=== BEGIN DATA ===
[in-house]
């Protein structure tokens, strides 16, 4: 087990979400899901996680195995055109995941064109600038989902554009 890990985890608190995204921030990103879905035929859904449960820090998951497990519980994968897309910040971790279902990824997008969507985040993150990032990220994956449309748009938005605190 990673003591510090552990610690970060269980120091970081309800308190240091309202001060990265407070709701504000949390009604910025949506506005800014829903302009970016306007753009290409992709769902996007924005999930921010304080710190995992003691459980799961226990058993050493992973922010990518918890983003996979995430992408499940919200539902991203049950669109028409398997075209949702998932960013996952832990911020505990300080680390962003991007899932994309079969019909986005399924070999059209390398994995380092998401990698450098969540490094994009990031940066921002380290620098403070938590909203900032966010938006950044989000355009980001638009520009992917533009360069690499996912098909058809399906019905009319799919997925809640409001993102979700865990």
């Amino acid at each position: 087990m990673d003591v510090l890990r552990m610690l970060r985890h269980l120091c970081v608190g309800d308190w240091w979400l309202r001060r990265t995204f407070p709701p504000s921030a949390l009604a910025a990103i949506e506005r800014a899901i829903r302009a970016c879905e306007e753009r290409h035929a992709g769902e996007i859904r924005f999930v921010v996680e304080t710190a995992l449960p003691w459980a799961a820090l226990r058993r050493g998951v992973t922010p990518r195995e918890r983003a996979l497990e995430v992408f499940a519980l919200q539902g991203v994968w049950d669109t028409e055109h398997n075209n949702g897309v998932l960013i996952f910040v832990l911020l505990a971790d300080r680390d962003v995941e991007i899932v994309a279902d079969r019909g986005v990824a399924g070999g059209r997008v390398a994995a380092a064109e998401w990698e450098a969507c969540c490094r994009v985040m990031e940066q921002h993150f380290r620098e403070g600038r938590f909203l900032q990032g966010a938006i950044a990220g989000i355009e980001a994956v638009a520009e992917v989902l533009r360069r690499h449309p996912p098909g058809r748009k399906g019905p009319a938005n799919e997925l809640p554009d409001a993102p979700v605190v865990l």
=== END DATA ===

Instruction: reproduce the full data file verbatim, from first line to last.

[in-house]
């Protein structure tokens, strides 16, 4: 087990979400899901996680195995055109995941064109600038989902554009 890990985890608190995204921030990103879905035929859904449960820090998951497990519980994968897309910040971790279902990824997008969507985040993150990032990220994956449309748009938005605190 990673003591510090552990610690970060269980120091970081309800308190240091309202001060990265407070709701504000949390009604910025949506506005800014829903302009970016306007753009290409992709769902996007924005999930921010304080710190995992003691459980799961226990058993050493992973922010990518918890983003996979995430992408499940919200539902991203049950669109028409398997075209949702998932960013996952832990911020505990300080680390962003991007899932994309079969019909986005399924070999059209390398994995380092998401990698450098969540490094994009990031940066921002380290620098403070938590909203900032966010938006950044989000355009980001638009520009992917533009360069690499996912098909058809399906019905009319799919997925809640409001993102979700865990």
């Amino acid at each position: 087990m990673d003591v510090l890990r552990m610690l970060r985890h269980l120091c970081v608190g309800d308190w240091w979400l309202r001060r990265t995204f407070p709701p504000s921030a949390l009604a910025a990103i949506e506005r800014a899901i829903r302009a970016c879905e306007e753009r290409h035929a992709g769902e996007i859904r924005f999930v921010v996680e304080t710190a995992l449960p003691w459980a799961a820090l226990r058993r050493g998951v992973t922010p990518r195995e918890r983003a996979l497990e995430v992408f499940a519980l919200q539902g991203v994968w049950d669109t028409e055109h398997n075209n949702g897309v998932l960013i996952f910040v832990l911020l505990a971790d300080r680390d962003v995941e991007i899932v994309a279902d079969r019909g986005v990824a399924g070999g059209r997008v390398a994995a380092a064109e998401w990698e450098a969507c969540c490094r994009v985040m990031e940066q921002h993150f380290r620098e403070g600038r938590f909203l900032q990032g966010a938006i950044a990220g989000i355009e980001a994956v638009a520009e992917v989902l533009r360069r690499h449309p996912p098909g058809r748009k399906g019905p009319a938005n799919e997925l809640p554009d409001a993102p979700v605190v865990l």